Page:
World Bank presidential nominee Robert Zoellick said on Tuesday he believed a deal could be clinched in the Doha round world trade talks and that such an accord would give a big boost to development and growth.
"I believe that a deal can be done. I believe a deal should be done. I believe it would make a great step for development and growth so I would like to try and help," he told reporters after a meeting with French Foreign Minister Bernard Kouchner.
The comments by Zoellick, a former U.S. Trade Representative, came the week after World Trade Organisation head Pascal Lamy said a successful completion of the Doha round of trade talks was within reach.
"I would be pleased to try to work with the WTO and member states to see how we could make the aid for trade connection," said Zoellick, currently on the European leg of a tour aimed at winning support for his nomination by U.S. President George W. Bush to succeed Paul Wolfowitz as World Bank President.
Zoellick is the only candidate so far to take over the job vacated by Wolfowitz, who resigned last month amid an ethics scandal involving his companion.
His bid is unlikely to be contested despite a push by some developing countries to open up the selection process to include non-Americans and he made clear his intention to get the poverty fighting agency back on a normal footing.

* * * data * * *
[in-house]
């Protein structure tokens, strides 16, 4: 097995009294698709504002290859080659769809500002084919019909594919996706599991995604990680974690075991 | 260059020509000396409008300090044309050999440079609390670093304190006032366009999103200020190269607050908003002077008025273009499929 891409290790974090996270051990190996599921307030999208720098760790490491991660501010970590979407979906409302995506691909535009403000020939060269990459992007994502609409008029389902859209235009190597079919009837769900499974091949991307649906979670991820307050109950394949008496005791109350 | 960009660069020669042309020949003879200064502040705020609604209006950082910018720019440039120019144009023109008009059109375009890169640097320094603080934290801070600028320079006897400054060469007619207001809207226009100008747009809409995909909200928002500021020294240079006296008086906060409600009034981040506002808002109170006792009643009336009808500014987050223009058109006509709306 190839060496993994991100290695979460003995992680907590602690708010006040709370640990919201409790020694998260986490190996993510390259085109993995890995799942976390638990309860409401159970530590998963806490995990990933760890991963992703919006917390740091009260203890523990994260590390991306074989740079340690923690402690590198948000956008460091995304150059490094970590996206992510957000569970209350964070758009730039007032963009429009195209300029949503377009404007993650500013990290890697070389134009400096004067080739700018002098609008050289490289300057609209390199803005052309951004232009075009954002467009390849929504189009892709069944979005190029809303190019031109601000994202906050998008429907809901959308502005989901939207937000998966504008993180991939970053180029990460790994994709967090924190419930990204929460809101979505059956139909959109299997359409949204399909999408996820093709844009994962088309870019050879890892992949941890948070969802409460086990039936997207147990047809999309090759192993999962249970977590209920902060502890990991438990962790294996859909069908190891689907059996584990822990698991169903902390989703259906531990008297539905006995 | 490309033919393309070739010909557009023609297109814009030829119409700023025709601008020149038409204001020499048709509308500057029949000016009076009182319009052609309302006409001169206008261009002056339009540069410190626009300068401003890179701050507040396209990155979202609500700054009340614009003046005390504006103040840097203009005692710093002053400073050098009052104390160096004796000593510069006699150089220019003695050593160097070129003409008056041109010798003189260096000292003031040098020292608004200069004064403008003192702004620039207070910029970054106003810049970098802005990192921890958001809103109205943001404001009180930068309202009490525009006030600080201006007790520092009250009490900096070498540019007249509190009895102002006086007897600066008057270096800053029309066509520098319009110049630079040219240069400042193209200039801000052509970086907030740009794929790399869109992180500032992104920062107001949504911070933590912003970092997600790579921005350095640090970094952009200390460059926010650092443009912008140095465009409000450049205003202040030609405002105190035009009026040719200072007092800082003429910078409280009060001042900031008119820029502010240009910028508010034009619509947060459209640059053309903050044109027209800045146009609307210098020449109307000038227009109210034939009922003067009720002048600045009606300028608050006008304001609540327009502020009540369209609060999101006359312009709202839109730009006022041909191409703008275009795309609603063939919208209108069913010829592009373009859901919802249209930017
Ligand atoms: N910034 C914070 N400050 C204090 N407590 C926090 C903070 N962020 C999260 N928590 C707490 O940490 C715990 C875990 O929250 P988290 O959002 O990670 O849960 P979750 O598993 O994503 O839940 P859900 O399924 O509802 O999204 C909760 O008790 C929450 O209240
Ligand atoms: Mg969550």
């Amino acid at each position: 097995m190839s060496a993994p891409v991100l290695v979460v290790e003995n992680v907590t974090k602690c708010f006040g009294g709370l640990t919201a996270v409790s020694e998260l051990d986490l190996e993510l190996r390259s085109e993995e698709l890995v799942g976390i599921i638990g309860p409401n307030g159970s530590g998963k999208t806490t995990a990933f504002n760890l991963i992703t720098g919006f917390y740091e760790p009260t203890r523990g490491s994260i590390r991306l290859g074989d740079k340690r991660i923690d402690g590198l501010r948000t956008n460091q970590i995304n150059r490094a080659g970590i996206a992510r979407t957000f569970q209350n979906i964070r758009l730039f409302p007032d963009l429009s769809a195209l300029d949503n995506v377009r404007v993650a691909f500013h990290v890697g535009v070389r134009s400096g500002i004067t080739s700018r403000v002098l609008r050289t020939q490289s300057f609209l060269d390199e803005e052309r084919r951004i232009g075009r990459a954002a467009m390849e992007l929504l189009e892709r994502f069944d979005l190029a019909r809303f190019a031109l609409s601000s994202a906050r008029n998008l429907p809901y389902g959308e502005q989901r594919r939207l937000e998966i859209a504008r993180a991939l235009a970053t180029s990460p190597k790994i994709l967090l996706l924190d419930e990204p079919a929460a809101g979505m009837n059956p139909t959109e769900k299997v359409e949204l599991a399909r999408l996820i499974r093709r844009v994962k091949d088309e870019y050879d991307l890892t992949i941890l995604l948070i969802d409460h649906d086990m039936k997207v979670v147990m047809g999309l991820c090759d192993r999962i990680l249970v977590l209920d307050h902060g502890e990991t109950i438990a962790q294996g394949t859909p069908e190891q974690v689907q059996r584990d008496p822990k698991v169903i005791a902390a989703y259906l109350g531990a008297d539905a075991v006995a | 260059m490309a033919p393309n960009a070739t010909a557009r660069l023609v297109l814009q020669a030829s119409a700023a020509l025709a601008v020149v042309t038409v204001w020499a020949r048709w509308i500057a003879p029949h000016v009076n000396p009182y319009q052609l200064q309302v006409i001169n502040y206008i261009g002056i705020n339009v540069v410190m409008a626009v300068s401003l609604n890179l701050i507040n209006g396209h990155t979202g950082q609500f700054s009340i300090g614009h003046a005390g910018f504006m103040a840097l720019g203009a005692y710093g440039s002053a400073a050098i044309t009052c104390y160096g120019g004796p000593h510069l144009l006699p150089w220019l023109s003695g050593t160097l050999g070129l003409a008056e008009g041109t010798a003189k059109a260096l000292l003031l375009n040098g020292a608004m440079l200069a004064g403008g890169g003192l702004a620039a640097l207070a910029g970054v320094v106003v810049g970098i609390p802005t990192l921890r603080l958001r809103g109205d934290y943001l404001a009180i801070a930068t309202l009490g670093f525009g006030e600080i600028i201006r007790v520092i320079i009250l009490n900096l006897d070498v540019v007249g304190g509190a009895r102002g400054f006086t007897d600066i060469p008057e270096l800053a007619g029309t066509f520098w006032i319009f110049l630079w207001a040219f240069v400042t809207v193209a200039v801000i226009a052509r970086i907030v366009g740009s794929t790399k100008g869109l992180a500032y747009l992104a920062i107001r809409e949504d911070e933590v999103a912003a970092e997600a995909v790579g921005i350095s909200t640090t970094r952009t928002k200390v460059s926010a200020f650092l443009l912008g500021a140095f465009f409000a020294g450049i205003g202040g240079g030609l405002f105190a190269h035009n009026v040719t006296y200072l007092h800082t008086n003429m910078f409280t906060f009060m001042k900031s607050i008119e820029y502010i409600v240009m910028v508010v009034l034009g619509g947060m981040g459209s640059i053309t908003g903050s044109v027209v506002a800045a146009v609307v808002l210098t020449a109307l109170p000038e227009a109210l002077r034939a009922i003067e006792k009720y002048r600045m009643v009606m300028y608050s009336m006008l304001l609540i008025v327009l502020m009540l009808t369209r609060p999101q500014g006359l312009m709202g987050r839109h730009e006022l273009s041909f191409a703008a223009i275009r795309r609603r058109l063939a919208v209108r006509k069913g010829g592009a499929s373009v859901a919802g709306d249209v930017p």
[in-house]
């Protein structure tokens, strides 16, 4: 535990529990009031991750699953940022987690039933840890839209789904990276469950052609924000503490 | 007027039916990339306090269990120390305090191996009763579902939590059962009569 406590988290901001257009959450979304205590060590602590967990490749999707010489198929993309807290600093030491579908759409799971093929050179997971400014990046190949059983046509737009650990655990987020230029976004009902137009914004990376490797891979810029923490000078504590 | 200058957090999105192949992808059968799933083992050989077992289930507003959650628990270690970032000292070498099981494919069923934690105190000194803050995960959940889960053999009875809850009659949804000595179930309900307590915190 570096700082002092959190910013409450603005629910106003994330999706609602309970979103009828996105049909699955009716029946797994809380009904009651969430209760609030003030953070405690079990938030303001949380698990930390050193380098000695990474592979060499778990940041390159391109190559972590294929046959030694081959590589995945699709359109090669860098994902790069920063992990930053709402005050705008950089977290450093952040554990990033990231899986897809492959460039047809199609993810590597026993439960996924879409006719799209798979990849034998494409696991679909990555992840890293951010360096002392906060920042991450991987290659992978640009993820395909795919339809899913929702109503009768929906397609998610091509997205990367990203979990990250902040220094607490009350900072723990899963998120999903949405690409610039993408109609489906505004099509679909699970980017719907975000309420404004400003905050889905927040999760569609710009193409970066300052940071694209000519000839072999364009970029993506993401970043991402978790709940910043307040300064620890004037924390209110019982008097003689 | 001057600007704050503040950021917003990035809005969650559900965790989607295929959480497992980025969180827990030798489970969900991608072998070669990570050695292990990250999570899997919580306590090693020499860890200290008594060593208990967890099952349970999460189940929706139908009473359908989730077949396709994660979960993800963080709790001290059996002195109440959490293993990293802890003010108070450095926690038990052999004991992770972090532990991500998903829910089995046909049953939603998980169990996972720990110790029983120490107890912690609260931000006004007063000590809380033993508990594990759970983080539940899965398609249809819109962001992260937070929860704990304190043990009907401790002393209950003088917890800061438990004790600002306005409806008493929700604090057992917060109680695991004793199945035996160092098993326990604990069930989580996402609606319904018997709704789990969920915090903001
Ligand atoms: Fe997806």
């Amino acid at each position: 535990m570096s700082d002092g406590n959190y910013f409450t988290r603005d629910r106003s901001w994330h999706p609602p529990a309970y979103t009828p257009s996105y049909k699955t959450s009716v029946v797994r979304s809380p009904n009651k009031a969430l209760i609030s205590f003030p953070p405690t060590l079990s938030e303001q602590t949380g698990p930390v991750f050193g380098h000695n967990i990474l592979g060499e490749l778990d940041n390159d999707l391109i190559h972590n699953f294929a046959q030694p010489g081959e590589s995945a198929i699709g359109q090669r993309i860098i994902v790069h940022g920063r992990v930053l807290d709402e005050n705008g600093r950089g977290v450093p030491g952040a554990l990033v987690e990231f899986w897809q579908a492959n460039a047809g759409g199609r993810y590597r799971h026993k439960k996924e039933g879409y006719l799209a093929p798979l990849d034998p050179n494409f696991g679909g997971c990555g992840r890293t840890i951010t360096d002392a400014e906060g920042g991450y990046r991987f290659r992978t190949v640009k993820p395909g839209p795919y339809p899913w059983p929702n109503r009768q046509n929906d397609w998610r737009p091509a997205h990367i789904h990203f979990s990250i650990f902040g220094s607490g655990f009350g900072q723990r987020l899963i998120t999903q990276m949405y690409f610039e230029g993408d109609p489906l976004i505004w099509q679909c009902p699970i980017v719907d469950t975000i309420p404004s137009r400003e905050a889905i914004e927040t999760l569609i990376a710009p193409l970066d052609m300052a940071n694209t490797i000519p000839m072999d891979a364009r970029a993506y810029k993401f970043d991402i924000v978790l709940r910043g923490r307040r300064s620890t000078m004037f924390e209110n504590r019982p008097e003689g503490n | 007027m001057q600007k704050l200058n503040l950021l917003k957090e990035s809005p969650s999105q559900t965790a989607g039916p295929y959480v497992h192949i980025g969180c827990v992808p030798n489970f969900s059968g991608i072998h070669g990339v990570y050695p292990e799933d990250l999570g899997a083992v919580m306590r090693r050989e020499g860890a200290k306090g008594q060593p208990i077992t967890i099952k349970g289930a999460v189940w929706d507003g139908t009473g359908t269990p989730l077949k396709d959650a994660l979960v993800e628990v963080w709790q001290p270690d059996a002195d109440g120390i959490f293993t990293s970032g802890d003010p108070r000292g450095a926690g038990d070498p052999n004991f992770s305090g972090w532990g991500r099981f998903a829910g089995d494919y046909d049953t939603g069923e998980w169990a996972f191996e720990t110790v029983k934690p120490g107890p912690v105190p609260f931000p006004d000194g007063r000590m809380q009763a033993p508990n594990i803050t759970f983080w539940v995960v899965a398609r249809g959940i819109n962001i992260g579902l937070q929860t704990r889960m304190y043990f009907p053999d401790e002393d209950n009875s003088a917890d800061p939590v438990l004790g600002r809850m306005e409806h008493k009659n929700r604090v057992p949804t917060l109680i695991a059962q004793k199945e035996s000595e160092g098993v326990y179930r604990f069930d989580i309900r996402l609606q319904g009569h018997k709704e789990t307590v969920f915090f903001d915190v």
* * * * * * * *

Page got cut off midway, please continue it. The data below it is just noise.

"The immediate need is to calm the waters in the institution that have been roiled," Zoellick said.
"The key is to be open and listen. There are probably some frustrations that the people need to express."
Zoellick, who met French President Nicolas Sarkozy in Paris on Monday, said his host had been "very gracious."
Sarkozy's spokesman had said on Monday the message to Zoellick would be that the World Bank should concentrate its efforts on reducing poverty in Africa.
"Africa will remain a very strong priority for the World Bank," Zoellick told reporters.
"It is not just a question of opening markets but a question of having the development programs to let countries take advantage of open markets."
Turning to Sudan, whose war-torn Darfur region is the focus of international peace efforts, Zoellick said he thought the World Bank could play a role in infrastructure projects but added that the first priority was to restore security and secure a peace deal.